Books of the Month – November 2010

That Was Then

November was another good reading month for me as I finished 14 books. My favourite was the second installment of the Ruth Galloway series by Elly Griffiths: The Janus Stone. Happily the third book by Griffiths is due in January and I have pre-ordered my copy.

Honourable mentions for the month go to My Soul to Take by Yrsa Sigurdardottir whose heroine, Thóra Gudmundsdóttir, shares some very enjoyable similarities with Ruth Galloway and to one of my favourite books from this year’s Global Reading Challenge, Luis Alfredo Garcia-Roza’s Southwesterly Wind.

New Additions

My acquisition of printed books has slowed a little but I have only replaced it with eBook purchasing. One day I’ll learn self control. Or not. Anyway, among this month’s new friends are two books set in Sweden, one in Los Angeles, one in Canada and one that seems to take place all over the globe.

Challenge Progress

I finished the extreme level of the 2010 Global Challenge in November and enjoyed it so much I have already signed up for the 2011 version of the challenge which I hope to complete from my existing TBR collection.

I only read one book for the Canadian Book Challenge this month, Gail Bowen’s A Colder Kind of Death, bringing my total for the challenge to 8. I still have 7 months to read 3 more books (all of which are on my TBR shelves) so I am confident of success.

My newest challenge is the Good Reads Aussie Readers Summer Reading Challenge which should see me read at least 9 books from my TBR over what will undoubtedly be a long, hot summer.

Reading Now and Next

On the go at the moment I have Lindy Cameron’s Redback which has sat on my TBR for too long (it’s an Aussie thriller with a good dose of humour which is due for re-release shortly I believe) and am dipping in and out of Discount Noir, the flash fiction anthology about terrible things happening in giant supermarkets (thank heavens for online shopping is all I can say). Keeping my company while I walk at the moment is Our Lady of Pain by Elena Forbes.

Towards the end of the year I always seem to need to wind down with some lighter fare so I think some more thrillers and a cosy whodunnit or two are on the cards. I recently bought a couple of old Dick Francis novels for $5 a pop in Audible’s audio book sale so I’ll have some entertaining (if predictable) listening in the next few weeks.


Chart of the Month

As I may have mentioned I feel my TBR is a little out of control at the moment, standing at 197 books if I count orders that will trickle in over coming months. As that’s about 18 months worth of reading it feels like the right time (or possibly ever so slightly past the right time) to try to address the issue by doing things like signing up for challenges I can complete from my existing stockpile. I know myself well enough to realise I won’t completely reign in my acquisitiveness but I am hopeful that my new strategy will help me to slow down a little at least. Currently my TBR pie looks like this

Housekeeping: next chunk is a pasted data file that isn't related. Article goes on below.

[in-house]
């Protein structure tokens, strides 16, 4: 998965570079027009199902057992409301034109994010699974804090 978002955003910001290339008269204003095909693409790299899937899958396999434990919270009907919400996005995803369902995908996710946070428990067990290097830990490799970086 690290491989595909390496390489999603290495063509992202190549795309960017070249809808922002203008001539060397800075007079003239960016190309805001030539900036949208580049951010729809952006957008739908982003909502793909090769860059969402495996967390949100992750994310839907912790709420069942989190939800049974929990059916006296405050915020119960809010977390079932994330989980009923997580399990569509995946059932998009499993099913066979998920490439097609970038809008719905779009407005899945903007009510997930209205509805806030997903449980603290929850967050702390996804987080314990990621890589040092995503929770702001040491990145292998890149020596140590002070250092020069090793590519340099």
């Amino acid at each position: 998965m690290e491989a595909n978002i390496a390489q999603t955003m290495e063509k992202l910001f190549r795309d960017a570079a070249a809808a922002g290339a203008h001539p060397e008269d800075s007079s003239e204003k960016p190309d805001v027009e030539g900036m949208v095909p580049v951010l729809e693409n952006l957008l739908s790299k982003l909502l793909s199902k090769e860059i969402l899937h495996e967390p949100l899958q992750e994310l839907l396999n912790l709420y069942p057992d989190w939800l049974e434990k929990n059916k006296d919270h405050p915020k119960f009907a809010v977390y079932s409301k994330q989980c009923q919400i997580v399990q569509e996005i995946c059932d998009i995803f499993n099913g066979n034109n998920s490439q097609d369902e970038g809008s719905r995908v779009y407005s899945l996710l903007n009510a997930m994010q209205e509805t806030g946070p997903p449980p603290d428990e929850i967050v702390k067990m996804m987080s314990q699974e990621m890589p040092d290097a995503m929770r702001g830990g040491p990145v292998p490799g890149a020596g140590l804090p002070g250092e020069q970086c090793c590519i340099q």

This entry was posted in Aussie Readers Summer Reading, books of the month, Canadian Book Challenge #4, 2010-11, Elly Griffiths, Global Reading Challenge 2010. Bookmark the permalink.

4 Responses to Books of the Month – November 2010

  1. Bernadette – You really have read some good ‘uns! I like the Ruth Galloway character very much, and I agree; those gooks are terrific. One of your “new friends,” is on my TBR list – well a few of them are, but I especially noticed Kind of Blue. I’ll be really interested in reading what you think of that. Oh, and I love your chart! I wish I were that organised.


  2. Thanks for calling me organised Margot – people closer to home have much more unkind words to describe my obsessions with spreadsheets and pie charts 😉


  3. kathy durkin says:

    The chart is great and so is all of your information on your reading, recently past and present.
    I finished “Janus Stone,” about a month ago and liked it so much because of Ruth Galloway, who has become one of my favorite amateur detectives. I think some of her appeal is because she’s a real middle-aged woman who isn’t glamorous, can’t do karate or shoot or jump and doesn’t even exercise(!) A woman after my own heart. And she works at a real job.
    I’ve gotten friends into Griffiths’ series; one of the benefits of buying books is loaning them out and creating more Ruth Galloway fans.
    So I’ll be ordering from the Book Depository the next one and the next Solana, too.
    Thanks for this chart. They always brighten things up. And thanks for the good reviews and book suggestions.
    Am waiting for the next Sigurdadottir from the library, as well as “Southwesterly Wind.”


  4. Dorte H says:

    Great month, and I am also looking forward to a new Elly Griffiths. What a pity I can´t get it for Christmas.

    I reviewed Camilla Ceder´s debut some time ago, and I am so curious to see what English readers think about it.


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